The numbers are in and they aren’t good. People are still texting and driving. More men than women are texting according to a recent report but the overall number is still too high. In a split second tragedy can happen and it is just not worth it.
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The important thing for us to remember is that our kids are watching us to set the example. Some studies show that kids’ driving records can be directly correlated with their parents driving records. This is really interesting because it definitely shows us that it doesn’t matter so much what we tell our kids as it does what we show them.
If you must talk on your phone while your driving – which is still not optimal either – use a handsfree device.
My favorite bluetooth of the year is by far the LG Tone Wireless Bluetooth
It is super easy to connect with your phone and even easier to use. The great thing is that it doesn’t sit in your ear but instead hangs around your neck like a wonderful fashion accessory. When your phone rings the device vibrates just a bit which is wonderful. The ear buds sit in either end of the device and you only put them in your ear when you are actually making a call. The comfort level on this is super high. The voice dial feature is very easy to use. I got one for my husband who had only briefly used a blue tooth once before and did not have a good impression of using a blue tooth device. He is loving the LG Tone.
This is possibly my favorite tech gadget of the year. It still doesn’t solve the problem of people texting and driving. We still have to work on that.
(The only thing is you still have to watch yourself when talking on your phone while using this bluetooth in a public place. People will think you are a crazy person talking to yourself. People are getting used to looking for a blue tooth gadget resting in a persons ear when they see someone talking to themselves in the store – but they are not used to seeing the bluetooth hang around your neck.)
Join the discussion: “Like” the Distracted Driving Safety Alliance on Facebook and let us know about your experiences with other people texting and driving. ( a Facebook Like button can be found on the right hand side of this page).
Kids today seem to be born with an innate sense of how to use a smart phone and text. You have seen a very small child holding their moms cell phone and playing some game while Mom sits there and has coffee with a friend. Lately, there have been more discussions about whether or not cell phones are safe for our children to use primarily because we don’t know what the waves that connect our cell phones to each other are doing to our children’s developing brains.
My four children all have cell phones. But as I was telling another mom who was concerned about her teenager using a cell phone, I’m not entirely convinced my kids know there is a phone on their cell phone. They use these devices to text, play video games, record video and upload it to the internet, take still pictures and tune their guitar (yes there’s an app for that).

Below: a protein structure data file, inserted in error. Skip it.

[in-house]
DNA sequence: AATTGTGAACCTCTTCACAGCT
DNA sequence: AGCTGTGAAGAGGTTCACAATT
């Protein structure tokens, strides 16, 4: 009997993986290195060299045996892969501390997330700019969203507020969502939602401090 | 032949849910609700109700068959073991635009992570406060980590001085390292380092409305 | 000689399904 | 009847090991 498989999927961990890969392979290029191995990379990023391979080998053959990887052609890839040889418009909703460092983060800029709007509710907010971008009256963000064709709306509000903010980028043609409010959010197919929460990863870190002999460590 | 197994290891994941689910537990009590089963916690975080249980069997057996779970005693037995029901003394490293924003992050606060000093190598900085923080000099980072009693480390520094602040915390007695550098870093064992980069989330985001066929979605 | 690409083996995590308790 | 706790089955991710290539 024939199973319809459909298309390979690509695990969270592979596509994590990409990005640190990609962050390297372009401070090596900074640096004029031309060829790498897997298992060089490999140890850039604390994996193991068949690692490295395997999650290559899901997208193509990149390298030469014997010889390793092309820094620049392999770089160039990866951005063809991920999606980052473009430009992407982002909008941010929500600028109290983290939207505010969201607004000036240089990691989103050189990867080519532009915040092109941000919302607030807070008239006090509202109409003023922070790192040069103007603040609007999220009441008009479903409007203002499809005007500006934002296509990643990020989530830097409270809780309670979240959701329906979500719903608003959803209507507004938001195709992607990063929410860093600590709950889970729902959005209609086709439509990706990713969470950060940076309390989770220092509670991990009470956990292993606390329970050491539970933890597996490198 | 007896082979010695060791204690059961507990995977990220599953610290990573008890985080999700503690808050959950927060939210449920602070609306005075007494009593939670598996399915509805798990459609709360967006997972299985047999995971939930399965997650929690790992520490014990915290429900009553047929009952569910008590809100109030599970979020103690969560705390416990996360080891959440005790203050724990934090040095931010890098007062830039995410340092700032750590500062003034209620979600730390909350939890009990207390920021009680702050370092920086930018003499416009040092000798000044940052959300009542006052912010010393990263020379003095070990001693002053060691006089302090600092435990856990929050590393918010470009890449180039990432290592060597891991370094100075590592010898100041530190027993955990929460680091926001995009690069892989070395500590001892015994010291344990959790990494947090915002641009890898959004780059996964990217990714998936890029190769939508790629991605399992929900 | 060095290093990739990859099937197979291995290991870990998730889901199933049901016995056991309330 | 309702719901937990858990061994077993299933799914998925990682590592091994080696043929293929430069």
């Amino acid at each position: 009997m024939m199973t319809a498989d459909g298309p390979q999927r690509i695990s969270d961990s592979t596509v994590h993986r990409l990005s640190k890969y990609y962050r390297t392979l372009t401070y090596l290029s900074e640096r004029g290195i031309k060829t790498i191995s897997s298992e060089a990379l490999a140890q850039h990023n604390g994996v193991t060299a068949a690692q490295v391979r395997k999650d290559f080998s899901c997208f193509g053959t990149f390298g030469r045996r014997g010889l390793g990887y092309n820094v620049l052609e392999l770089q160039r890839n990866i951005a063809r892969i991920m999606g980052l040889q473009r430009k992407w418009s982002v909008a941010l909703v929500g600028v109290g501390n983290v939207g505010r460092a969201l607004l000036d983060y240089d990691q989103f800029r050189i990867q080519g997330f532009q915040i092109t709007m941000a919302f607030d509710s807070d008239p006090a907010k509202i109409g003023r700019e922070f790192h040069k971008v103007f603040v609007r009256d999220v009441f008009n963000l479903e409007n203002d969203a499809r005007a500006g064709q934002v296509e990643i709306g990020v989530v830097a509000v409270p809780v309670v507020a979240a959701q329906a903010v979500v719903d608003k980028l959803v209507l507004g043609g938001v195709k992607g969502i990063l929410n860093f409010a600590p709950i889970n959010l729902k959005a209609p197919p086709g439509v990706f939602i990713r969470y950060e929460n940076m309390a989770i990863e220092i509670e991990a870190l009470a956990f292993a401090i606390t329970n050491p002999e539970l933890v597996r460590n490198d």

Kids don’t spend as much time with their cell phones held up to their ear. Even still there are things we can do to ensure their cell phone use is as safe as possible.
1)Do not give them a smart phone under the age of 13.
Know your own kid – some kids are ready for the responsibility of a phone earlier than other kids. One gauge our family used was the way they were able to take care of their own bedroom. When they could keep their own room clean then we knew they were ready to take on more responsibility.
If you really want to give your younger kid a phone consider one with limited functions. Look for a phone that only calls Mom, Dad, and an emergency number. The point is that you want to be able to get ahold of them and you want them to be able to call you. That is all that is needed.
3)Use a headset
4)Set up a docking station in a central room of your house where everyone always charges their cell phones and have your child / teen plug their phone in at night.
Do not let them sleep with their phone.
Do not let them use the “my battery died” excuse for not calling home when they are going to be late.
5)Set limits. Have your kids involved in this conversation and let them know what your concerns might be. Revisit these limits yearly – as your children grow and mature their phone privileges should too.
6)Be a good role model for your kids.
Parents need to take the lead. We sat down with Jane Lynch last week in San Diego to talk with her about her latest project on Text Ed. Visit LGTextEd.com to find out more about this project and the collaboration with our friend Rosalind Wiseman.
NEWPORT NEWS — A teenage girl stands in front of a bathroom mirror. She wants to make her boyfriend happy, so she relents to his request. She snaps a picture of her naked body with a cell phone and sends him the image.
This is how a typical “sexting” episode begins. It often ends with the girl’s boyfriend resending her picture to countless friends, some of whom post the images on the Internet. Sexting is a growing trend among teens nationally, as well as on the Peninsula, as teenagers under-estimate the long-term effects of it, authorities say.
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